(Via Tumblr).

So you might suggest that I hyphenate my name. Hyphenating my name does not solve anything. You still need to get a deed poll, still have to go through the administrative nightmare, but the next time I fill in forms, I will need 28 characters instead of 19. (The hyphen will become a mandatory character). And seriously, with the number of lucky draws I join, I don't have any time (or space) to spare.
(Via Wifflegif).

Luckily, I have found a solution. After lots of Googling, I found that the great ICA lets you include your married name in a separate line on your NRIC. Which is what I did! It's very simple. Let me also teach you how to be a Mrs while keeping your maiden name in your NRIC.

1. Go to iC Online and select "Change my NRIC particulars".

2. Sign in with your SingPass.

3. Submit the necessary documents.

This includes a digital version of your passport photo, scanned copies of both sides of your existing NRIC, as well as a scanned copy of your marriage certificate. You know, to prove that you're married and you're not a crazy psycho stalker pretending to be married to someone.
(Photo by Smithankyou).

And like, seriously how many people have scanners these days? Not many. I used CamScanner to scan my documents! Although now I'm leaning towards PhotoScan by Google. No particular reason why apart from that my phone is a Google Pixel and I like when everything is in sync.

4. Submit payment.

It's $60, and you can pay with credit/debit/NETS. Very quick and convenient. And within the next few days, you will get a collection slip in the mail and you can use the ICA eAppointment service to book an appointment to collect your NRIC. Easy peasy lemon squeezy!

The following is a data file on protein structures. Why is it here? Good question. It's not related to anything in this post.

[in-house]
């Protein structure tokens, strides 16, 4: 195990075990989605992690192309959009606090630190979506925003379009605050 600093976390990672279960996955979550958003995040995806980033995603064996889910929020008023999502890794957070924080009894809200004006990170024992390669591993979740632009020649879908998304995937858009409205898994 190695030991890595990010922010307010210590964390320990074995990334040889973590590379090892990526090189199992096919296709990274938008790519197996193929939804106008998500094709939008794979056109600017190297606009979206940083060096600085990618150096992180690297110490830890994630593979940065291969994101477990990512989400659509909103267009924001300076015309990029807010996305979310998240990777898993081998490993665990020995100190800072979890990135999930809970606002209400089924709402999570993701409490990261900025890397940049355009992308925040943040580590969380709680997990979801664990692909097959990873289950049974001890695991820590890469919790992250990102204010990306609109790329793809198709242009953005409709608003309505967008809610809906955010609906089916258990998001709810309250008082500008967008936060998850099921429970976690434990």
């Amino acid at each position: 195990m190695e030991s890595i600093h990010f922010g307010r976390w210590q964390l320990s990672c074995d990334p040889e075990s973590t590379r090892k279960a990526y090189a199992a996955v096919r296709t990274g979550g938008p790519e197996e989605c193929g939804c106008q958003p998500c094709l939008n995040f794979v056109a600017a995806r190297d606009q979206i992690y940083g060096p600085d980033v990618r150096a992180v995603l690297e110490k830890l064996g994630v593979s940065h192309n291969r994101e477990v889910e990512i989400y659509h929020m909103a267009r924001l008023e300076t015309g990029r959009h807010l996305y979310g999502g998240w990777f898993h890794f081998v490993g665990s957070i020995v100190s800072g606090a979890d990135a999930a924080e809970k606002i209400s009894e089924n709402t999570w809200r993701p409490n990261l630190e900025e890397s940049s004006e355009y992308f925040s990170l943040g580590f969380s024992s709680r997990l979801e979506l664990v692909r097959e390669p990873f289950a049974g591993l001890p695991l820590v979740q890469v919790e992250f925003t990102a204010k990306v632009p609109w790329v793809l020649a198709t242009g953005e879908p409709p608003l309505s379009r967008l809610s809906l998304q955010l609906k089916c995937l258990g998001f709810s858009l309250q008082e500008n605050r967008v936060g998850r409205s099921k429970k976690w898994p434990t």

(Via Giphy).

5. Collect your NRIC.

So on the day of your appointment, you turn up with all the original documents and you get called almost immediately. They verify all your documents, present you with your new NRIC, punch a hole in your old NRIC and then you're good to go. Oh and also they scan an image of your retina. It's a new thing apparently. Or an old thing that I never knew about until I happened to be in ICA collecting my NRIC.

So anyway! This was my old NRIC.
And here's my new one!
So yes I know I've aged quite a bit, but that's not the point really! The point is, I have two names on my NRIC now! Three is you include my Chinese name. I mean sure, it's a little squeezy but no one really looks at my IC now that I've stopped clubbing. And also because I like to flash my drivers licence for identification now, since I don't use it for anything else.

So tadah! This has solved all my problems of judgey people asking me whether I have taken James' name, and also saves me the trouble from changing all the cards in my wallet. And also that trip to the lawyer office. But if you're interested, I checked with my good friend Thad, and he says that you can get a deed poll for around $50.

And before I end, I want to clarify that James was fine whether I took his name or not. But you know, when people add your name onto their IC - commitment ok. I am sure he is touched. Okay and now a good song.


TGIF guys! Have a good weekend!
❤ Jac.